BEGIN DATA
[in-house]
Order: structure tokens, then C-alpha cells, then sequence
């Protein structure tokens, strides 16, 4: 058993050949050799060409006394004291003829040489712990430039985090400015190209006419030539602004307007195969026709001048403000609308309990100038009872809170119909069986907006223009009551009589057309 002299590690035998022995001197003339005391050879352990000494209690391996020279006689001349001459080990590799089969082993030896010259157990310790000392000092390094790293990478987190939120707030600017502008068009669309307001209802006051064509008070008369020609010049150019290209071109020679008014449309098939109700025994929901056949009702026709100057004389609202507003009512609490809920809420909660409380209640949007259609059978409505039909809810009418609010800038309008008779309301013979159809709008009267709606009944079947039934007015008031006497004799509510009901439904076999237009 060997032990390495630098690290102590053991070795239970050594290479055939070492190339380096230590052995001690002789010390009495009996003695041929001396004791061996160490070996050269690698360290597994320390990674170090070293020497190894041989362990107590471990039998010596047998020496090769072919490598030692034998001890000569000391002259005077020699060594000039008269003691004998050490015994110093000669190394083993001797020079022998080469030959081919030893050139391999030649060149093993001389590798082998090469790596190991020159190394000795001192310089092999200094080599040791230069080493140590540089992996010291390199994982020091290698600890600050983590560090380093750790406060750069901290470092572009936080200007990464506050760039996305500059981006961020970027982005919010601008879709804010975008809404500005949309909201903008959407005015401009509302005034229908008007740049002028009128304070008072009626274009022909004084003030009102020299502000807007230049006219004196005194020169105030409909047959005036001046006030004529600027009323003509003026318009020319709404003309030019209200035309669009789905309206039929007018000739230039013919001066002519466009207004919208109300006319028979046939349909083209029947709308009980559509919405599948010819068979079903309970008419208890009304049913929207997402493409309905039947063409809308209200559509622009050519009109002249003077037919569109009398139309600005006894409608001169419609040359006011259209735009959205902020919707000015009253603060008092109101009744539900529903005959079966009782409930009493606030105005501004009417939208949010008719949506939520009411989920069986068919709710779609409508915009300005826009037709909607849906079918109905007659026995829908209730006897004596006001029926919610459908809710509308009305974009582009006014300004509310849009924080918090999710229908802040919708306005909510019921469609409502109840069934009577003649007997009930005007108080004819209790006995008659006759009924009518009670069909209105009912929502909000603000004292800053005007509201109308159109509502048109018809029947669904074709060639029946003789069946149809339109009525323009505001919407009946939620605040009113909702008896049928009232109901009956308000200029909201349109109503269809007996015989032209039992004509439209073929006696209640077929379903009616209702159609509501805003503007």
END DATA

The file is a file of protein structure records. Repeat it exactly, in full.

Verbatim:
[in-house]
Order: structure tokens, then C-alpha cells, then sequence
């Protein structure tokens, strides 16, 4: 058993050949050799060409006394004291003829040489712990430039985090400015190209006419030539602004307007195969026709001048403000609308309990100038009872809170119909069986907006223009009551009589057309 002299590690035998022995001197003339005391050879352990000494209690391996020279006689001349001459080990590799089969082993030896010259157990310790000392000092390094790293990478987190939120707030600017502008068009669309307001209802006051064509008070008369020609010049150019290209071109020679008014449309098939109700025994929901056949009702026709100057004389609202507003009512609490809920809420909660409380209640949007259609059978409505039909809810009418609010800038309008008779309301013979159809709008009267709606009944079947039934007015008031006497004799509510009901439904076999237009 060997032990390495630098690290102590053991070795239970050594290479055939070492190339380096230590052995001690002789010390009495009996003695041929001396004791061996160490070996050269690698360290597994320390990674170090070293020497190894041989362990107590471990039998010596047998020496090769072919490598030692034998001890000569000391002259005077020699060594000039008269003691004998050490015994110093000669190394083993001797020079022998080469030959081919030893050139391999030649060149093993001389590798082998090469790596190991020159190394000795001192310089092999200094080599040791230069080493140590540089992996010291390199994982020091290698600890600050983590560090380093750790406060750069901290470092572009936080200007990464506050760039996305500059981006961020970027982005919010601008879709804010975008809404500005949309909201903008959407005015401009509302005034229908008007740049002028009128304070008072009626274009022909004084003030009102020299502000807007230049006219004196005194020169105030409909047959005036001046006030004529600027009323003509003026318009020319709404003309030019209200035309669009789905309206039929007018000739230039013919001066002519466009207004919208109300006319028979046939349909083209029947709308009980559509919405599948010819068979079903309970008419208890009304049913929207997402493409309905039947063409809308209200559509622009050519009109002249003077037919569109009398139309600005006894409608001169419609040359006011259209735009959205902020919707000015009253603060008092109101009744539900529903005959079966009782409930009493606030105005501004009417939208949010008719949506939520009411989920069986068919709710779609409508915009300005826009037709909607849906079918109905007659026995829908209730006897004596006001029926919610459908809710509308009305974009582009006014300004509310849009924080918090999710229908802040919708306005909510019921469609409502109840069934009577003649007997009930005007108080004819209790006995008659006759009924009518009670069909209105009912929502909000603000004292800053005007509201109308159109509502048109018809029947669904074709060639029946003789069946149809339109009525323009505001919407009946939620605040009113909702008896049928009232109901009956308000200029909201349109109503269809007996015989032209039992004509439209073929006696209640077929379903009616209702159609509501805003503007």